Applying Factors Outlined by the Second Circuit, New York Court Refuses to Consolidate Three Asbestos Cases for Trial Supreme Court of New York, New York County, May 17, 2016

The plaintiffs moved to consolidate three cases for trial. Defendants American Biltrite and Kaiser Gypsum opposed. The court denied the plaintiffs’ motion to consolidate.

Courts consider six factors outlined by the Second Circuit in determining whether or not to consolidate individual plaintiffs’ cases for a joint trial where asbestos exposure is alleged: “(1) whether the plaintiffs worked at a common or similar worksite; (2) whether the plaintiffs had similar occupations, as a ‘worker’s exposure to asbestos must depend mainly on his occupation,’ such as those who worked directly with materials containing asbestos as opposed to those who were exposed to asbestos as bystanders; (3) whether the plaintiffs were exposed to asbestos during the same period of time; (4) whether the plaintiffs suffer or suffered from the same disease, as the jury at a consolidated trial will hear evidence about the etiology and pathology of different diseases, and prejudice may result where the jury learns that a terminal cancer engenders greater suffering and shorter life span than does asbestosis; (5) whether the plaintiffs are alive; ‘dead plaintiffs may present the jury with a powerful demonstration of the fate that awaits those claimants who are still living’; and (6) the number of defendants named in each case.”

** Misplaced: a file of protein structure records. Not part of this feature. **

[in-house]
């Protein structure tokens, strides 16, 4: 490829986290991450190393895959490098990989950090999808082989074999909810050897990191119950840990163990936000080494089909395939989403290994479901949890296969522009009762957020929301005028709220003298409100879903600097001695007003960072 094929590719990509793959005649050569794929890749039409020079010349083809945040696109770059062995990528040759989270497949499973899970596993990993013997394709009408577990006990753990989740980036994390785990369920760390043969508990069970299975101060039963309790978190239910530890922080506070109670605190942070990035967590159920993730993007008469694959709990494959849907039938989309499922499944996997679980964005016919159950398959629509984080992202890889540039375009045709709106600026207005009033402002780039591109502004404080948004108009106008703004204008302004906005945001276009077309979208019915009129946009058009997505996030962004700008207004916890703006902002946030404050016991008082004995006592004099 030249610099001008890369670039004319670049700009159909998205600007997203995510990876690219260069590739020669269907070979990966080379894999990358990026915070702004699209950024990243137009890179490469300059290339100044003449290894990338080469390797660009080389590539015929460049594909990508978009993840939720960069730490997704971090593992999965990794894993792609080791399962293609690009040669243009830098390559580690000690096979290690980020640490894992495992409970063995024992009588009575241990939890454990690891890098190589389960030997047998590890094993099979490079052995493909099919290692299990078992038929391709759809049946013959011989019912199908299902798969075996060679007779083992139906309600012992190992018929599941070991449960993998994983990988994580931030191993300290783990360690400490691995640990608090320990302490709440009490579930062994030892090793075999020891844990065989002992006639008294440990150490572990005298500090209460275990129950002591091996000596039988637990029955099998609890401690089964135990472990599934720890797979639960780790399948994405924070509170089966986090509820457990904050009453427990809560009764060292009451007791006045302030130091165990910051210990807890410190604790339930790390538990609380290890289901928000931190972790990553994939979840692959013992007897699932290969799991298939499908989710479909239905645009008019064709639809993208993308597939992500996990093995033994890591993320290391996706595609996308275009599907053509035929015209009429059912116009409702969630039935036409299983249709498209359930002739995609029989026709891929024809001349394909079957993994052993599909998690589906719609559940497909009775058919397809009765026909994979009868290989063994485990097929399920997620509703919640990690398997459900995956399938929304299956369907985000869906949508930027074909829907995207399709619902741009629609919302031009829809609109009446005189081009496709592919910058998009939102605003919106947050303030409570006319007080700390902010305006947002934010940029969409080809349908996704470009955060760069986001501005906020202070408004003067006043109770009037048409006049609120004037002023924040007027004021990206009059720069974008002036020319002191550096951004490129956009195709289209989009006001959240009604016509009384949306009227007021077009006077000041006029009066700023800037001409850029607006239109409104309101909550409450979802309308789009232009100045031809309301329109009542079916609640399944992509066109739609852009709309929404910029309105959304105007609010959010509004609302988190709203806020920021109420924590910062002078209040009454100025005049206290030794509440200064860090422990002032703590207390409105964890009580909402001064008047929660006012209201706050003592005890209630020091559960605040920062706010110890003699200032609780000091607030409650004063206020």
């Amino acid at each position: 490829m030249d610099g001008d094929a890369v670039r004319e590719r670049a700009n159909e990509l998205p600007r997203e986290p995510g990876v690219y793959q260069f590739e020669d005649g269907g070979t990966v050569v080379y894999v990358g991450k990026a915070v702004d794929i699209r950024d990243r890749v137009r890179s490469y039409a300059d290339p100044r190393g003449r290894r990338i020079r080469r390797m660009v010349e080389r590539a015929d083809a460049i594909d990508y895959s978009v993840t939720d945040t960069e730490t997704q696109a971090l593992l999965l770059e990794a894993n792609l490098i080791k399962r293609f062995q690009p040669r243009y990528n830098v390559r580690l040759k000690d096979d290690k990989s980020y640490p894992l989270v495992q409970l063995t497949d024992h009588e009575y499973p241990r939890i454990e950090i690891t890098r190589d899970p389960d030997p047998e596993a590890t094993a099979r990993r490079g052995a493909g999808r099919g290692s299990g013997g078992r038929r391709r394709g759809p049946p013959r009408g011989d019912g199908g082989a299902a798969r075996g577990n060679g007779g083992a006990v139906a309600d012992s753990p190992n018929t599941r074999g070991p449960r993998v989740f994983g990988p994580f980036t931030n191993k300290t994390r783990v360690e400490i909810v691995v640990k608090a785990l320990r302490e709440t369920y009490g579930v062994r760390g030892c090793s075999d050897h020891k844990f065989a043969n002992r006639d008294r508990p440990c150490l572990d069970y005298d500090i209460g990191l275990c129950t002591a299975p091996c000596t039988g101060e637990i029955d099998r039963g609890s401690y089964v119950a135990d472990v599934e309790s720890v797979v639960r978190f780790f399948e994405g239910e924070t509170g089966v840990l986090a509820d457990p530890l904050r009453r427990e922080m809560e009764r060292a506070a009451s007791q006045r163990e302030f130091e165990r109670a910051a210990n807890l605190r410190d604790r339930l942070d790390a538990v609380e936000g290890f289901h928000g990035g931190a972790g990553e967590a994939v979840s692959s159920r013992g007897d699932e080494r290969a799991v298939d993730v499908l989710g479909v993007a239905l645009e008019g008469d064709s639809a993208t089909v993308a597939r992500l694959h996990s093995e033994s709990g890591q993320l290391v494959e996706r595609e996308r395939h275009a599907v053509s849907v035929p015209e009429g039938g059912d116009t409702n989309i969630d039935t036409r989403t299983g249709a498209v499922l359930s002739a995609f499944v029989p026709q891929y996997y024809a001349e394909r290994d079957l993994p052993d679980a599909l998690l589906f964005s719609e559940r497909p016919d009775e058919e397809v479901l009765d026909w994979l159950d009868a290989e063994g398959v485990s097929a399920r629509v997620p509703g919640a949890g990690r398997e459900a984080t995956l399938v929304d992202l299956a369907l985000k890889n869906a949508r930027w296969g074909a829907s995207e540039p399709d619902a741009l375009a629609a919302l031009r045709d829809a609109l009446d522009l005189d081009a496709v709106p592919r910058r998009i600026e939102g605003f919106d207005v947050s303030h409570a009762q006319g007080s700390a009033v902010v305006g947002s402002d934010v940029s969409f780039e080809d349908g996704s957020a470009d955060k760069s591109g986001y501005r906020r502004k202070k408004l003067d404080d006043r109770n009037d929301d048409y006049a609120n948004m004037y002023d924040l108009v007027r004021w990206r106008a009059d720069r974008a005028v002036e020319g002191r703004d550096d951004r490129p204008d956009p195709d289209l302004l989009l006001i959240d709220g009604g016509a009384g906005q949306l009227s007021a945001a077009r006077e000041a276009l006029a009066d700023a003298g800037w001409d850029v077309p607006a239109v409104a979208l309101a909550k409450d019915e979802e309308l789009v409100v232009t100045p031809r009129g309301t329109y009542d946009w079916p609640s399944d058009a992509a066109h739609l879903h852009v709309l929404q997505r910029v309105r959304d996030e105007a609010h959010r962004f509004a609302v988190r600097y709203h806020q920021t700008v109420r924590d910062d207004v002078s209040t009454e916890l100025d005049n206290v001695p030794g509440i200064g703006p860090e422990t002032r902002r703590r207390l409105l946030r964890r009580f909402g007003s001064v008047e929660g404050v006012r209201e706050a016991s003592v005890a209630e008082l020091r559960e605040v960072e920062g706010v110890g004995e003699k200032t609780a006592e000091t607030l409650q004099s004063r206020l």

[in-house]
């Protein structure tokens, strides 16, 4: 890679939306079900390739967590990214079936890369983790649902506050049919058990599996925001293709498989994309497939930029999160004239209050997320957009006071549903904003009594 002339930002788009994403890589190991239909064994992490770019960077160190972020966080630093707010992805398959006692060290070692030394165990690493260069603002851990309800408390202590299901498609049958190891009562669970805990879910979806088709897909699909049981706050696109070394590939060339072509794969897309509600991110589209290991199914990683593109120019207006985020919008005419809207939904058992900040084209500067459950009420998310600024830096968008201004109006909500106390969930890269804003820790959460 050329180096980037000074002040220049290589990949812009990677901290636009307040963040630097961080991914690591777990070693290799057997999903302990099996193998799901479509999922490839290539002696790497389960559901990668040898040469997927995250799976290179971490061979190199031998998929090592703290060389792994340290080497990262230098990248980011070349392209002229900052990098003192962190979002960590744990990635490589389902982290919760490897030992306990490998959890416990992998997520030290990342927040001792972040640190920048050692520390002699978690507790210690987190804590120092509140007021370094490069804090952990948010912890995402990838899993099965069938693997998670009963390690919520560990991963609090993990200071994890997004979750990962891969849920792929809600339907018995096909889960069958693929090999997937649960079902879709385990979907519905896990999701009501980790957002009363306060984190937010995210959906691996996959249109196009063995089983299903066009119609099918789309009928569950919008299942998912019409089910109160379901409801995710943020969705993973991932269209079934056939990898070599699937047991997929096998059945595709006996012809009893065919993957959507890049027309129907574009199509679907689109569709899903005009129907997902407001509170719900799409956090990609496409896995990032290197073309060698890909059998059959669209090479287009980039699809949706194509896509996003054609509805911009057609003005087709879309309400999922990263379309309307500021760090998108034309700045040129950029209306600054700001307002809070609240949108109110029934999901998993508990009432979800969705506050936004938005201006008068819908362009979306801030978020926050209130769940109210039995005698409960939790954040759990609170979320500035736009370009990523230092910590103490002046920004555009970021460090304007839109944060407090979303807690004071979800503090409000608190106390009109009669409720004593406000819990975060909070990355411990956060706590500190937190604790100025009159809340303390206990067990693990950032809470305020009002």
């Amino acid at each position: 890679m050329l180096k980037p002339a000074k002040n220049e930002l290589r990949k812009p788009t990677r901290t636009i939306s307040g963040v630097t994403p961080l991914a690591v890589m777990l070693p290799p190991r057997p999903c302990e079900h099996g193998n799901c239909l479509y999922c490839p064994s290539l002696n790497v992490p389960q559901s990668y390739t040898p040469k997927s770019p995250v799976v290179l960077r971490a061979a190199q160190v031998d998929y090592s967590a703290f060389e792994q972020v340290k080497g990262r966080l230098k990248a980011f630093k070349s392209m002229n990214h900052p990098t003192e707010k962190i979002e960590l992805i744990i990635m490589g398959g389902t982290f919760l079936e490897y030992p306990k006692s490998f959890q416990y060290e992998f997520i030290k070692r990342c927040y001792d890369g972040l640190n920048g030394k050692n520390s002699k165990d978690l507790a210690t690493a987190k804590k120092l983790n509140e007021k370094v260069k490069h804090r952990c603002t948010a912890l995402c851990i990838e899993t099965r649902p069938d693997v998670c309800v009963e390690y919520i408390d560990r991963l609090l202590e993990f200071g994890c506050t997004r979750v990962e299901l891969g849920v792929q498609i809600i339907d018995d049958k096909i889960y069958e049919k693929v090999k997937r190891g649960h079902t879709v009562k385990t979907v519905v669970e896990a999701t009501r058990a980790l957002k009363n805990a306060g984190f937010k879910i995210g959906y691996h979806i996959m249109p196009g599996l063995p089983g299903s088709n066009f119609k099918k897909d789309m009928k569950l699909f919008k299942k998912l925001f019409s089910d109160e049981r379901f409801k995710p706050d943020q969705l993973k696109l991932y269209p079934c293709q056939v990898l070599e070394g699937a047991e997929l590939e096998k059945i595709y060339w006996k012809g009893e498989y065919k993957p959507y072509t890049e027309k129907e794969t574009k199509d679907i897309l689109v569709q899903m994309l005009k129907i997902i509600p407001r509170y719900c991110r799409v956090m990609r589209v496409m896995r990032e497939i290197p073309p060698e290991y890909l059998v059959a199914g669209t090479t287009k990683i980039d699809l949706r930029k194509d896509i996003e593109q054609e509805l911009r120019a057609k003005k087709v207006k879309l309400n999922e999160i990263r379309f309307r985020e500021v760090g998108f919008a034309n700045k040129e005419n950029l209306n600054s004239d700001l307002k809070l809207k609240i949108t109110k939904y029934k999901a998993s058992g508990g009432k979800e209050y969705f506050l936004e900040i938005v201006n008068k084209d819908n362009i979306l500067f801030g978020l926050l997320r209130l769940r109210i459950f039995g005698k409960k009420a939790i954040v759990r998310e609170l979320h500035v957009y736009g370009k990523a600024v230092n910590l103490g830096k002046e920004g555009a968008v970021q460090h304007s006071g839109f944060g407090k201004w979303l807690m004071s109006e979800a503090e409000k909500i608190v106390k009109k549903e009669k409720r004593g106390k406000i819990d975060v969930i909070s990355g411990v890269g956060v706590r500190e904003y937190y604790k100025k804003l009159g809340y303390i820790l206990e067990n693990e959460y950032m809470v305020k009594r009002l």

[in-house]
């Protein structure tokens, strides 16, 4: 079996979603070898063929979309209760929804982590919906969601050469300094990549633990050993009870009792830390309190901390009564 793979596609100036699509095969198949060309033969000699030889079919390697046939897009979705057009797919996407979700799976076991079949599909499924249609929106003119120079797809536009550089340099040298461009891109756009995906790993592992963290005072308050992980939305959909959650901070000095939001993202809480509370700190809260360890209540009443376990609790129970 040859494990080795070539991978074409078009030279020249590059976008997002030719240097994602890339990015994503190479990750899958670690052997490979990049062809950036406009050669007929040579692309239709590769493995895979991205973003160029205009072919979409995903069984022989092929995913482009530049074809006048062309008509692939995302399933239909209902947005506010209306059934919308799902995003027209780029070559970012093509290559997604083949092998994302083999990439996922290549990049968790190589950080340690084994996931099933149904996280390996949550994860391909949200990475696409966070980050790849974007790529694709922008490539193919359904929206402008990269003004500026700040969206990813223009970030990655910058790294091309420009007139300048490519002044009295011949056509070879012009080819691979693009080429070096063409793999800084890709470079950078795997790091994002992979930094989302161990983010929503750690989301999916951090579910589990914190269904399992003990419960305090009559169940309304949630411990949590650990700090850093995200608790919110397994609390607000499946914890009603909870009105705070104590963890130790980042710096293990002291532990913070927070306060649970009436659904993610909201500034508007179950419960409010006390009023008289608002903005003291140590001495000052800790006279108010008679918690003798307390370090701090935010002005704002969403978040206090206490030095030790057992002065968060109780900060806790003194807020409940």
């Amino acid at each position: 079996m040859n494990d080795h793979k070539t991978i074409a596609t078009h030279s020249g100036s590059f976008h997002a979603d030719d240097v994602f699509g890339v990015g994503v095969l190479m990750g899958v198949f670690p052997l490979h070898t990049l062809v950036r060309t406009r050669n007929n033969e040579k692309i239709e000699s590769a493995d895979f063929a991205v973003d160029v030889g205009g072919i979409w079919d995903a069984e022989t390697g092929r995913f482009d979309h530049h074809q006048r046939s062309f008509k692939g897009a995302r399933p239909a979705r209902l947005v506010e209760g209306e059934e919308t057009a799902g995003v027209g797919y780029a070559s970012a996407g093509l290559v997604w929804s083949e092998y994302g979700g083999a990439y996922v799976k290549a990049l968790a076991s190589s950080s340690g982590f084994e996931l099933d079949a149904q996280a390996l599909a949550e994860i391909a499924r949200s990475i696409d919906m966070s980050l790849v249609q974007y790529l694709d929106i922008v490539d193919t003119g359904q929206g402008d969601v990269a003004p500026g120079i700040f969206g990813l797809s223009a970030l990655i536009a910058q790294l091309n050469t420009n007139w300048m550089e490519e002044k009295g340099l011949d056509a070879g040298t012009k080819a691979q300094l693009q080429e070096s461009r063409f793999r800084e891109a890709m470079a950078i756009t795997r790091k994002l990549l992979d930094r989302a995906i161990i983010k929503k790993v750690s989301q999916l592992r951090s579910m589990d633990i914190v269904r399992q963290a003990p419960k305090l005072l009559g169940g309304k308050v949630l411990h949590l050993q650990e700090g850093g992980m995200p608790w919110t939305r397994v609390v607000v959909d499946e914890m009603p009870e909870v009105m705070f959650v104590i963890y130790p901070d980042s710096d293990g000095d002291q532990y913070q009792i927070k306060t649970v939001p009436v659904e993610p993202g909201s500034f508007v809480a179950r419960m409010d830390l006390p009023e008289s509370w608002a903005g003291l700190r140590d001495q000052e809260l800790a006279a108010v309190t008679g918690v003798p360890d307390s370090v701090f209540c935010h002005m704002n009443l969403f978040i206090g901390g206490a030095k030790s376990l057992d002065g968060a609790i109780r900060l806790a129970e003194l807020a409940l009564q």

The plaintiffs argued consolidating these cases would save time, all the plaintiffs died from mesothelioma, and all exposure occurred in the 1960s-1970s. In one case, sixteen defendants remained; in another case, Kaiser Gypsum was the only remaining defendant, and in the third case, American Biltrite was the only defendant remaining. The court noted that while judicial economy should be considered, the paramount concern was for a fair and impartial trial. State of the art evidence may differ according to occupation, industry, and/or product, and selecting a jury for a multi-plaintiff trial was more difficult. Here, 20 of the 24 defendants would be participating in a trial in which they were parties in only one of three cases; this would extend the trial and require the jury to sift through voluminous information to differentiate between claims and defenses. After analyzing all six factors, the court denied the motion to consolidate.

Read the full decision here.

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